The German economy’s international capital links

The results from the Bundesbank's foreign direct investment stock survey from the end of 2004 have just been published in a new edition of the Special Statistical Publication 10 “International capital links" ("Internal links"). This publication contains information on cross-border corporate participating interests, as well as key data on enterprises, broken down by country and economic sector.

In 2004, primary German direct investment abroad remained virtually unchanged at €583 billion. A comparatively large amount of liquidations and exchange-rate-related value losses on corporate assets were virtually offset by additional investment. In the same period, however, there was a marked reduction in primary foreign direct investment in Germany (down €17 billion to €527 billion), owing mainly to repayments of long-term loans which had been granted by foreign investors in previous years.

A somewhat different picture of both sides of the capital links emerges if the consolidated primary and secondary foreign direct investment is considered [1]. rPrimary and secondary German direct investment abroad went up by €19 billion to €677 billion, while primary and secondary foreign direct investment in Germany went up by €33 billion to €345 billion.

In order to ensure a better analysis of the geographical and sectoral breakdown of the results of the international capital links survey and to avoid double counting, secondary direct investment via dependent holding companies is included in the analysis, whereas primary direct investment in the dependent holding companies is disregarded.

German investors increased their investment, particularly in the EU countries outside the euro area. By contrast, there was a further exchange-rate-related fall in corporate assets in German investors' most important target country, the United States, of more than 5% to €204 billion. The profitability of German affiliates abroad continued to improve. In 2004, annual profits were increased and annual losses reduced. Whereas the number of German direct investment enterprises abroad that are captured in this survey (just over 22,700 altogether) declined, the main reduction being in the euro-area countries (222 enterprises on balance), China accounted for the largest increase (93 enterprises on balance), a development which was accompanied by a 20% rise in the number of staff at those enterprises. In total, the foreign affiliates of German enterprises employed 4.6 million staff at the end of 2004.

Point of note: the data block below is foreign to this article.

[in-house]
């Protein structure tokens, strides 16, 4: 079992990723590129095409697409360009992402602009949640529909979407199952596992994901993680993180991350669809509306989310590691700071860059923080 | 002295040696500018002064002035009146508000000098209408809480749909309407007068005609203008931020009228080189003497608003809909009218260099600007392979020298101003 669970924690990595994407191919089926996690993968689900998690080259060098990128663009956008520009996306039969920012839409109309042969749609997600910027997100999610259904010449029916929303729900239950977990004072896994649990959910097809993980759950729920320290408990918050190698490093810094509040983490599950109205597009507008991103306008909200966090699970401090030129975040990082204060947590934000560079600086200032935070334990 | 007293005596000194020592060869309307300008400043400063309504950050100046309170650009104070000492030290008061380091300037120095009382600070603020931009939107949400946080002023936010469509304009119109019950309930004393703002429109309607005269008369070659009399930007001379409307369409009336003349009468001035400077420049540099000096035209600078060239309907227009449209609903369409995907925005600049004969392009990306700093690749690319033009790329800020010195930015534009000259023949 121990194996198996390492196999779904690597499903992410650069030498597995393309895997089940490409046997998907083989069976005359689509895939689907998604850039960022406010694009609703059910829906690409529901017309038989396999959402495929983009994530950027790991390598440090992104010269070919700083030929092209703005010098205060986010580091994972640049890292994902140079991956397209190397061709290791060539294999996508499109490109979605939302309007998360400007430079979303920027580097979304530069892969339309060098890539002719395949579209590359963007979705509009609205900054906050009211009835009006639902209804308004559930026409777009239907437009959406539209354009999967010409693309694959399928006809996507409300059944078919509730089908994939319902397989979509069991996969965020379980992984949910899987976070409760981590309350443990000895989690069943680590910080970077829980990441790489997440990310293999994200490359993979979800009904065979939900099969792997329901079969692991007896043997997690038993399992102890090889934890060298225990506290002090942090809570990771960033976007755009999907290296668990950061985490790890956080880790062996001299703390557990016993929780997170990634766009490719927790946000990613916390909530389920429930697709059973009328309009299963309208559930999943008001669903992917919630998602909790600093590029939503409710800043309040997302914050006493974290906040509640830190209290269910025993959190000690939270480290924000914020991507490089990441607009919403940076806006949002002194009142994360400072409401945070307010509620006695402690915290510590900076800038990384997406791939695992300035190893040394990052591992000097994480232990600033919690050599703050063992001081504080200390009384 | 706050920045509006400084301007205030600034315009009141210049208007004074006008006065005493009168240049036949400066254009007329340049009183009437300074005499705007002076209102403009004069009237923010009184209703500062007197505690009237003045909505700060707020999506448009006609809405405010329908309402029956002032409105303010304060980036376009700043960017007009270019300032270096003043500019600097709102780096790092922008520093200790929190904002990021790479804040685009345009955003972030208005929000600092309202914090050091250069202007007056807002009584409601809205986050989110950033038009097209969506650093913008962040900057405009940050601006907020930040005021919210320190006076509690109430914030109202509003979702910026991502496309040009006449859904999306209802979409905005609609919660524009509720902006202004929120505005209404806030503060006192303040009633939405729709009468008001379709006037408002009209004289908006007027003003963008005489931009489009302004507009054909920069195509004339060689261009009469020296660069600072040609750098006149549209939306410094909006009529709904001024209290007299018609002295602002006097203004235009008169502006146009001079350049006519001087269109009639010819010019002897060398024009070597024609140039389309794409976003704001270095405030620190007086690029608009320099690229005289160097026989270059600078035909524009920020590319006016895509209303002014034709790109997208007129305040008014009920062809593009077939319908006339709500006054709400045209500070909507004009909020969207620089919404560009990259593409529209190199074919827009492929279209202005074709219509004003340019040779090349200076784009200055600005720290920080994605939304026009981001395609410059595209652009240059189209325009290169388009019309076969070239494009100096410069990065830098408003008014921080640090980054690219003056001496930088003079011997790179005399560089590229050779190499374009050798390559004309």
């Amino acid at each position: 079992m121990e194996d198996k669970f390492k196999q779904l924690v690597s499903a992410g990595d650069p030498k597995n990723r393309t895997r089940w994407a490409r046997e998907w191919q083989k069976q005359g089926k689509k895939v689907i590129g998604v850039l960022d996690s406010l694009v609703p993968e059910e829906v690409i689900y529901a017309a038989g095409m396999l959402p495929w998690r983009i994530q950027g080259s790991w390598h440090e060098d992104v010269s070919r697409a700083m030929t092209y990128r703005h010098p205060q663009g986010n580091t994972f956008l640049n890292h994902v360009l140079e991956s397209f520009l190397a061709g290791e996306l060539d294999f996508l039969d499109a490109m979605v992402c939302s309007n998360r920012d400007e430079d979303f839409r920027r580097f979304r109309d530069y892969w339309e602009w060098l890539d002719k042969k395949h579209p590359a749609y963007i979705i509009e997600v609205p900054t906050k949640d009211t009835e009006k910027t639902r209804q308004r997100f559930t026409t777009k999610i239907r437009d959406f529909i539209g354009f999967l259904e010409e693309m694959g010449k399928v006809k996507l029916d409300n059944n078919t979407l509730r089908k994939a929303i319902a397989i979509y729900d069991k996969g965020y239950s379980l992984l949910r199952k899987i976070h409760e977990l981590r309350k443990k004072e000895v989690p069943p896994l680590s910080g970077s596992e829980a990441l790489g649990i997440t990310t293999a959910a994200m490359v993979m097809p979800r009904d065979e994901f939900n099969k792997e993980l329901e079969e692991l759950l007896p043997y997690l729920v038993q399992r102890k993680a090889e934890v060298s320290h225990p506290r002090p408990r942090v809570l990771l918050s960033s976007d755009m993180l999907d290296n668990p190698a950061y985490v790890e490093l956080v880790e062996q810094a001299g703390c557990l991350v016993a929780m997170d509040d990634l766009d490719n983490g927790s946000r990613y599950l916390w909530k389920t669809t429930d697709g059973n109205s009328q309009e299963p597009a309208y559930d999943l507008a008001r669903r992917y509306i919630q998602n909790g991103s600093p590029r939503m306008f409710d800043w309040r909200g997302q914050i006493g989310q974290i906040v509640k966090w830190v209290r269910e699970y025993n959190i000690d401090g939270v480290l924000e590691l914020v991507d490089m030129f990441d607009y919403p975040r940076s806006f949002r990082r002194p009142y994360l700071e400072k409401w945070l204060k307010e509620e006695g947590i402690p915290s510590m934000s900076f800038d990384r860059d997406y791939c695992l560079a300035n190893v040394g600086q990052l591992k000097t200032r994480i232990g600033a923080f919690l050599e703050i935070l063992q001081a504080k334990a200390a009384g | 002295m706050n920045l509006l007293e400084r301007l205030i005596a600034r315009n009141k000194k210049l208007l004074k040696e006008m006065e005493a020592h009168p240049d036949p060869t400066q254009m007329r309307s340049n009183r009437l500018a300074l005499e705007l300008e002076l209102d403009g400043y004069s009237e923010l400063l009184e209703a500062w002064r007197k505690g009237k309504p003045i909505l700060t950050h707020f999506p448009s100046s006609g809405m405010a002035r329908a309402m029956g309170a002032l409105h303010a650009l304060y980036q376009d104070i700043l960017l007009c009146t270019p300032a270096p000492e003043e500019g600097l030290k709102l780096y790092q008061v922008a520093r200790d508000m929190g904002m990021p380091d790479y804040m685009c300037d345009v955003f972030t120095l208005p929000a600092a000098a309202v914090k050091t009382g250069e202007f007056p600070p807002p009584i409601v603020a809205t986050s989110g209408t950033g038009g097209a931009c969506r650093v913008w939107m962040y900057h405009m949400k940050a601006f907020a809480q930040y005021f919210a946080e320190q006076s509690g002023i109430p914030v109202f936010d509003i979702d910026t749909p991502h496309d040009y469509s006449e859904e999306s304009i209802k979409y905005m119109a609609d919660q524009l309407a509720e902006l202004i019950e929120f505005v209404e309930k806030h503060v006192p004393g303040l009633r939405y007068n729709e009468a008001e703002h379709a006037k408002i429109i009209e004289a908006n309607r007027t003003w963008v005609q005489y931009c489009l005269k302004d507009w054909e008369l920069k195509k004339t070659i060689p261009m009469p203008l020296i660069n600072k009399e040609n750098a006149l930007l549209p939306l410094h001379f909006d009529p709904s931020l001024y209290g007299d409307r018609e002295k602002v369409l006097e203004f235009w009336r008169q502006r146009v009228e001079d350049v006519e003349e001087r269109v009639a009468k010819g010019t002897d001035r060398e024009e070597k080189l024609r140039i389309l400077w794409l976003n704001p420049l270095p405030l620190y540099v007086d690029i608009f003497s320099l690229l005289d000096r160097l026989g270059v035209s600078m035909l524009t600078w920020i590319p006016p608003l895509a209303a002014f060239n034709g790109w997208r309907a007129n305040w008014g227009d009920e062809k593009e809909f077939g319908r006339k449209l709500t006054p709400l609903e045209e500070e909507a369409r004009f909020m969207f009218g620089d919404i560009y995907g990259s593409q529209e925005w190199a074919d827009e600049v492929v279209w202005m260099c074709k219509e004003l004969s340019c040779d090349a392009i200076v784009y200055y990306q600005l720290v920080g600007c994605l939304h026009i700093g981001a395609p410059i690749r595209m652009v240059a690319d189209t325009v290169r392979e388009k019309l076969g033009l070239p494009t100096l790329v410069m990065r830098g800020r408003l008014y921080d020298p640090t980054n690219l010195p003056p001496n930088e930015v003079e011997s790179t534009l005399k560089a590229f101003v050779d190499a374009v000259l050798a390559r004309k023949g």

Statistically, investors from the Netherlands accounted for almost two-thirds of the rise in foreign direct investment in Germany. Experience suggests, however, that the Netherlands are not the country of domicile of the ultimate beneficial owners, since the Netherlands are still regarded as an important holding company location. In addition, the increase by €9 billion to €50 billion in the direct investment stock of US investors played an important role. The number of enterprises in Germany which were captured in the survey and in which foreign investors held a stake fell to just over 9,000 enterprises. By contrast, their turnover went up by nearly 10% to more than €900 billion, while the number of staff remained at nearly 2.2 million.

footnote:

1. In order to ensure a better analysis of the geographical and sectoral breakdown of the results of the international capital links survey and to avoid double counting, secondary direct investment via dependent holding companies is included in the analysis, whereas primary direct investment in the dependent holding companies is disregarded.